Even as Grandma teases Osamu, or Shota shows typical teenage boy impatience toward Yuri, energy flows effortlessly between all of them. Osamu and Nobuyo’s relationship as a couple seems, magnificently, at once open and intimate, without either of them ever needing to strain to get affection or space from the other. Kore-eda understands—and communicates gently—that what defines healthy relationships isn’t big gestures, but the free offering of affection with no expectations of getting anything in return. This trust in generosity, unmistakably, looks a lot like the opposite of capitalism.

Contrast this blended family’s survival mode to Japan’s fast economic expansion heading into and through the 21st century, and Tokyo’s status as a global financial and technological hub, and Kore-eda’s ground-level humanism becomes radical. By giving attention to these “invisible people,” the director celebrates their independence, but also decries, again without ever turning saccharine, the overpowering heartlessness of capitalism. As much as his characters want to escape the pull of the “invisible hand,” money rules their day-to-day life: When Osamu steals expensive fishing rods, he’s excited to sell them and not have to work for a whole month. And when an influx of money results from someone’s tragedy, the trust at the basis of the family’s selfless system is corroded. For Kore-eda, money unavoidably gives reliance on each other the appearance of abuse, even in the eyes of the kindest shoplifter. Doubt takes over, and the herd disperses into lonely wolves, aggressive because they are scared of getting hurt again.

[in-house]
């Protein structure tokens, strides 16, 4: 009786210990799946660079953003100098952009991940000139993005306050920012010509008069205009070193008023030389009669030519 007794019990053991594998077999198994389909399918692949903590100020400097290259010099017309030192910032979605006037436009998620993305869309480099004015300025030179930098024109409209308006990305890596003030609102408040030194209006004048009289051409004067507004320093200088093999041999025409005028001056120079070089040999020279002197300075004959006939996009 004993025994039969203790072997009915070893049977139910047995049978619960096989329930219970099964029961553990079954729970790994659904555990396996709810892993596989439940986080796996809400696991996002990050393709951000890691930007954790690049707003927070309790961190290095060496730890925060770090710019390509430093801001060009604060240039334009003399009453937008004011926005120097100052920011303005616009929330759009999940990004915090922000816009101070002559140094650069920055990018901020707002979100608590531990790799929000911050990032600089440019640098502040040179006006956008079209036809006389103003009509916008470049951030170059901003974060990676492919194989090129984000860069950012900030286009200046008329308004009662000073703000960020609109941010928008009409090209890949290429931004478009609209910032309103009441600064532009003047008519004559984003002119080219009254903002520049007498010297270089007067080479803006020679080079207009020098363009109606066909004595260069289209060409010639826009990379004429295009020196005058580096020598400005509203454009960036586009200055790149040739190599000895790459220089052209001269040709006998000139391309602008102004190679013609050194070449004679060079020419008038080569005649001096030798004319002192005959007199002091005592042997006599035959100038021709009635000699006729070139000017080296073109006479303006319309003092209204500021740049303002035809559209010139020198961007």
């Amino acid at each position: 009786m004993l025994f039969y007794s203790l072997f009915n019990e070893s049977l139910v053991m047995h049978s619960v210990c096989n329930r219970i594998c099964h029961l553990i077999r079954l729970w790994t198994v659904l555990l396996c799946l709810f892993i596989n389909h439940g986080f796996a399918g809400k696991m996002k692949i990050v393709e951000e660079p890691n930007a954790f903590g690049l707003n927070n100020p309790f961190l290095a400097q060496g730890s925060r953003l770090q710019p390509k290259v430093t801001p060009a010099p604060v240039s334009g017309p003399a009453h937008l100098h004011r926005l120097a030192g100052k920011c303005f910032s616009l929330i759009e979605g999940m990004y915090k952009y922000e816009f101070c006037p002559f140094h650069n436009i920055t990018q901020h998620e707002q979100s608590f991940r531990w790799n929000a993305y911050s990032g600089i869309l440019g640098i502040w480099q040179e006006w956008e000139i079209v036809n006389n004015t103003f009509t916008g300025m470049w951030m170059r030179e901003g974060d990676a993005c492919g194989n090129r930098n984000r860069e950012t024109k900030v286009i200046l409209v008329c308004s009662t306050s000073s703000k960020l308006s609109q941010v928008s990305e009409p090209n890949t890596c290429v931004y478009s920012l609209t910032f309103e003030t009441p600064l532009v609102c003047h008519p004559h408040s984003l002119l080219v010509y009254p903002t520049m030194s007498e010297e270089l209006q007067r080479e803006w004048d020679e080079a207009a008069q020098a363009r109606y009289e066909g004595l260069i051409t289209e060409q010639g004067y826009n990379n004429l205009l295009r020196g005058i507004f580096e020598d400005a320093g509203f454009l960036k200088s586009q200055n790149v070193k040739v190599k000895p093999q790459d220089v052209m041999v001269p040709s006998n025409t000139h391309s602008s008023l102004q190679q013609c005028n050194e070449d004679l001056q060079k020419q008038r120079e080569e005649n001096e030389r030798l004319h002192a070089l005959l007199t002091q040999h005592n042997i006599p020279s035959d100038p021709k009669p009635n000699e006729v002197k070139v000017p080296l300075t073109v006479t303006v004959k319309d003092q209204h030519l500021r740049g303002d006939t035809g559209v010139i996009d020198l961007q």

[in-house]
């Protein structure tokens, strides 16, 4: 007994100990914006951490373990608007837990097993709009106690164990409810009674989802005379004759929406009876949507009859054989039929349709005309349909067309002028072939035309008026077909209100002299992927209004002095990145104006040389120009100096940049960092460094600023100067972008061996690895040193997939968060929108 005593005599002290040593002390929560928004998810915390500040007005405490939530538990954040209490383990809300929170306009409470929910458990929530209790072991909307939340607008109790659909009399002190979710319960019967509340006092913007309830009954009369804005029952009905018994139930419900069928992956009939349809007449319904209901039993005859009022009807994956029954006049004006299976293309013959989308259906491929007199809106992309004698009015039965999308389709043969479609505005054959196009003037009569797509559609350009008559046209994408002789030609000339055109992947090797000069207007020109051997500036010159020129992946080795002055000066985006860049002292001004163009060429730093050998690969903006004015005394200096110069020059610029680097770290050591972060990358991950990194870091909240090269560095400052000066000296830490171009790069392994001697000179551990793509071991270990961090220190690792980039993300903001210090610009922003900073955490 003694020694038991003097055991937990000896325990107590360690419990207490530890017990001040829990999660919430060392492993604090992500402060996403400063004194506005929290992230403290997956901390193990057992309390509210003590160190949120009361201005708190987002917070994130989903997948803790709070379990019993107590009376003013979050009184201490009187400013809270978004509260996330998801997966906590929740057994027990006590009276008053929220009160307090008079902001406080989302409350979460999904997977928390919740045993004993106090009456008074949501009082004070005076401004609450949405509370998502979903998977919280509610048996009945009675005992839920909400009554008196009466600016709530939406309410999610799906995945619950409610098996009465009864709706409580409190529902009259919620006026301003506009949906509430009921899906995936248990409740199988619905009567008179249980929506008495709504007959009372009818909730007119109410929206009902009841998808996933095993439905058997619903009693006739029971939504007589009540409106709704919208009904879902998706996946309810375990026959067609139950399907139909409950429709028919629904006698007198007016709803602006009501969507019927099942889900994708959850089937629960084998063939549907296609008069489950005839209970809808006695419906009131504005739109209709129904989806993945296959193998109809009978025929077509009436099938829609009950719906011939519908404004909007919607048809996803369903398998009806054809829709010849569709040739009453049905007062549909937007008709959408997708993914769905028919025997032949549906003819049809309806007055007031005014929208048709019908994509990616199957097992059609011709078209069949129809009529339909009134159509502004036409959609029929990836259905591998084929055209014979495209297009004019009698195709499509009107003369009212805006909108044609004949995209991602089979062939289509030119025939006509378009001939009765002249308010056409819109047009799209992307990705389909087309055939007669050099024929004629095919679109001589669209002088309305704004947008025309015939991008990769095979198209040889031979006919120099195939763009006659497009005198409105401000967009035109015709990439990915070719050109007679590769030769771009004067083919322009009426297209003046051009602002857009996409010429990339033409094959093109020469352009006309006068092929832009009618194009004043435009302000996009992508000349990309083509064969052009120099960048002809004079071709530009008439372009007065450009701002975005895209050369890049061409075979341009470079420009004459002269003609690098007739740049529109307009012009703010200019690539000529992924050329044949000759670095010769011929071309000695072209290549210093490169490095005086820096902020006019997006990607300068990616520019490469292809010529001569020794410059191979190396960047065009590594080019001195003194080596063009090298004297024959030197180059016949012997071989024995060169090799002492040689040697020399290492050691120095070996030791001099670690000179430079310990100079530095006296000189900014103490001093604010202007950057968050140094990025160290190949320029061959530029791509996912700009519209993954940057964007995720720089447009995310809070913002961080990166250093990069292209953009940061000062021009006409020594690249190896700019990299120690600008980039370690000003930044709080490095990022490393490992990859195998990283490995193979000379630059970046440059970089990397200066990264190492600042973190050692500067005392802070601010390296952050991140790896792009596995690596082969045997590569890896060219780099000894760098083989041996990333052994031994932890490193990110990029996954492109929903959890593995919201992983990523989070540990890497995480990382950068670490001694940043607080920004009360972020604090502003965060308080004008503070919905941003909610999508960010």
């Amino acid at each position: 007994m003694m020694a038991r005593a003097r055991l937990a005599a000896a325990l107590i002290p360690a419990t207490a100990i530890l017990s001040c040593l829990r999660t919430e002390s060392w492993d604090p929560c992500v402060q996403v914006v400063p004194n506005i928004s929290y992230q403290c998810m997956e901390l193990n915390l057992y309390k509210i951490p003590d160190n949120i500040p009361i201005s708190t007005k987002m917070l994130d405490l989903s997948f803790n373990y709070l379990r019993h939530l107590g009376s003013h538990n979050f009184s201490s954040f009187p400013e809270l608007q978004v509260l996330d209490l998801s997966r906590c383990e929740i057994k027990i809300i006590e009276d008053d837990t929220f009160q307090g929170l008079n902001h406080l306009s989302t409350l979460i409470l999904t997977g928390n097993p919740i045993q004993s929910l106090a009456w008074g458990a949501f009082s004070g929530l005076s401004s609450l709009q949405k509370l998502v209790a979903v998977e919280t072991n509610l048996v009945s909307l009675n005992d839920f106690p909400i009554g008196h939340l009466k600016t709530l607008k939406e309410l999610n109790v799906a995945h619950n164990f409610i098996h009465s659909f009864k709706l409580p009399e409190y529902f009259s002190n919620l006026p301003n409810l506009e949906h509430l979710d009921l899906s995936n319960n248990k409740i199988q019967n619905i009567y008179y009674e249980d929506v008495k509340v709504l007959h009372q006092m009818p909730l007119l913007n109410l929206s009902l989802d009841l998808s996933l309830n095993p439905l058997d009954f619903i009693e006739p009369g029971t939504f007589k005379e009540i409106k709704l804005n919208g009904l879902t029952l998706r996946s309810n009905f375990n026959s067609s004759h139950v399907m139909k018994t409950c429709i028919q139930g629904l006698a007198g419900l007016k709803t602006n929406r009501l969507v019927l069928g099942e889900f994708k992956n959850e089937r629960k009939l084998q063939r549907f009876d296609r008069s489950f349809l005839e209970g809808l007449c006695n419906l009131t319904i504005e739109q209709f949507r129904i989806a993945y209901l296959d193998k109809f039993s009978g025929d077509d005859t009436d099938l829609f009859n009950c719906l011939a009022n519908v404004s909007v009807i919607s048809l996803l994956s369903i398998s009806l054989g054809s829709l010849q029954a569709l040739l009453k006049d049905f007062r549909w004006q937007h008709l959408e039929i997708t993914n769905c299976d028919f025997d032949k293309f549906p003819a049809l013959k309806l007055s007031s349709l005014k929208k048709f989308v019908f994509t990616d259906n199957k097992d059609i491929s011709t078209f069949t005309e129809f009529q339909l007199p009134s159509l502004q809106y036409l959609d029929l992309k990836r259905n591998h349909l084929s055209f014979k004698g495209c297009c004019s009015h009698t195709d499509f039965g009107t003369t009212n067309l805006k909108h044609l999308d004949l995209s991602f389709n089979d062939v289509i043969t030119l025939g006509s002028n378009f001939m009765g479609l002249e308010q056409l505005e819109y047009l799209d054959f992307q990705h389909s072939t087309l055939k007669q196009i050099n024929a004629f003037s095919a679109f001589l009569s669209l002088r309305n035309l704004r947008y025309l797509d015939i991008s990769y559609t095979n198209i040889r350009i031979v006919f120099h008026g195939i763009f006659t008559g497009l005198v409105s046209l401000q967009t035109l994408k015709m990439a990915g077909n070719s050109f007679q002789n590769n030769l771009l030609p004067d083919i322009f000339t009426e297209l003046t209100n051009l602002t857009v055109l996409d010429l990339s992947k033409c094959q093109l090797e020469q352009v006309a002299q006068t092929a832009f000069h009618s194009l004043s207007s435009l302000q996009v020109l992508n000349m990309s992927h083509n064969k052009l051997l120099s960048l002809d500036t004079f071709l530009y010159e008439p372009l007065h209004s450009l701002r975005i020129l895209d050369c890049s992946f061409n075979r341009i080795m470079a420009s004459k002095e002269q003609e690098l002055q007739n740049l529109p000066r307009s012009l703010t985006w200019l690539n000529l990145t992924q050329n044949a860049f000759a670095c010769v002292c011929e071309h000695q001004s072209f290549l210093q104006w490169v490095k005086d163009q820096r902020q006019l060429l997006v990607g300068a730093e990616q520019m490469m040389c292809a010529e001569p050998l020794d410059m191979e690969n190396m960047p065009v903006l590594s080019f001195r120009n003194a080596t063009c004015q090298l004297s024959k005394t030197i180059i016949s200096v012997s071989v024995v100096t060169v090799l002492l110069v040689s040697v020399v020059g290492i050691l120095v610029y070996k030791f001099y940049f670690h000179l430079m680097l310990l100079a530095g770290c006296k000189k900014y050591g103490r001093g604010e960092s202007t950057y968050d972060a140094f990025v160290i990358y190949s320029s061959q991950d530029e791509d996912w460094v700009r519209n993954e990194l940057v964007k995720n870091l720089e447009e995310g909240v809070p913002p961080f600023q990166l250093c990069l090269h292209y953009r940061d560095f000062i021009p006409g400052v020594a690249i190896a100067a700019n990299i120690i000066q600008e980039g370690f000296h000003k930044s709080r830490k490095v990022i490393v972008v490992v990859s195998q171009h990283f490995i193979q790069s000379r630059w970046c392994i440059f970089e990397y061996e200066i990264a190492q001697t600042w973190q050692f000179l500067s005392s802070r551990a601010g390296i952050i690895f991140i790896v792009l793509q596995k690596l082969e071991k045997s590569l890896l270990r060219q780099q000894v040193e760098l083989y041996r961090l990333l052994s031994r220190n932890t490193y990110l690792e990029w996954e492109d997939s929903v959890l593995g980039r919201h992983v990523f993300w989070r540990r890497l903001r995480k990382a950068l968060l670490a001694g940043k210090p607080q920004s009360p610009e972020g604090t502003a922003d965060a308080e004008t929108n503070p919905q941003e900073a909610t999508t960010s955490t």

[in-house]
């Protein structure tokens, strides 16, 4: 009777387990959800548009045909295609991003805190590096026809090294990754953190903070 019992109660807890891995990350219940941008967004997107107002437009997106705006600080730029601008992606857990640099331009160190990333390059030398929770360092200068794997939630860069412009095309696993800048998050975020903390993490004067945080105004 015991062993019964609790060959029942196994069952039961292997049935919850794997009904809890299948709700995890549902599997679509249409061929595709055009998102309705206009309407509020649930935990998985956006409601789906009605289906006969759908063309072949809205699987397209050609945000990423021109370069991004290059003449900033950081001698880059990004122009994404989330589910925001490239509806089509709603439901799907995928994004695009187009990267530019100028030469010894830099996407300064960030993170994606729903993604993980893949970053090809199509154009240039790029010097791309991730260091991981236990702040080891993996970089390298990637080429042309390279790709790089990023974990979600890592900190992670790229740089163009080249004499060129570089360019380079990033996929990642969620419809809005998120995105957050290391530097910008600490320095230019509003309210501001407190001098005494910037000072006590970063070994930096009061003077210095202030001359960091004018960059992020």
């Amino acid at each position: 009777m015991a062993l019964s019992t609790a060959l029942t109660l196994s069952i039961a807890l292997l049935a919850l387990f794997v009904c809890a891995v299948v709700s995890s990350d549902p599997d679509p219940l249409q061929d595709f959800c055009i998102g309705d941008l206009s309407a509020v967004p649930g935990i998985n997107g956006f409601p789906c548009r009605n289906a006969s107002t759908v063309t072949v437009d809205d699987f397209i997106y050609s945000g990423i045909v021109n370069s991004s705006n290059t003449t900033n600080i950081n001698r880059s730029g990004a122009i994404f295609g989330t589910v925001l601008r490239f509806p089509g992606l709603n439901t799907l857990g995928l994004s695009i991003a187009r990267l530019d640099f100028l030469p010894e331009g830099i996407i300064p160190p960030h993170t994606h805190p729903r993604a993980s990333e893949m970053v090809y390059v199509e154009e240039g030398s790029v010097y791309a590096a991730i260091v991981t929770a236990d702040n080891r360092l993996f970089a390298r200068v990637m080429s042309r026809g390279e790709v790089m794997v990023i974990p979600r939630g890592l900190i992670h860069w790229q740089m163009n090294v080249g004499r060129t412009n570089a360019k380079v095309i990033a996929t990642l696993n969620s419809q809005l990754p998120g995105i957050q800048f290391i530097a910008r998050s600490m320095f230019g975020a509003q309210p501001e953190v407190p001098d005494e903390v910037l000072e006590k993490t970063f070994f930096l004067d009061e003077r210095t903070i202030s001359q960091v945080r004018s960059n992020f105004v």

Ever the gentle moralist, however, Kore-eda offers a measured resolution, yet one that is all the more unnerving for being so tender and generous. Like an audacious secret gesture to fool the store clerk and the financiers, Shoplifters ending seems to tell the heartbroken free-spirited spectator, “Don’t worry, I’ve still got you covered.”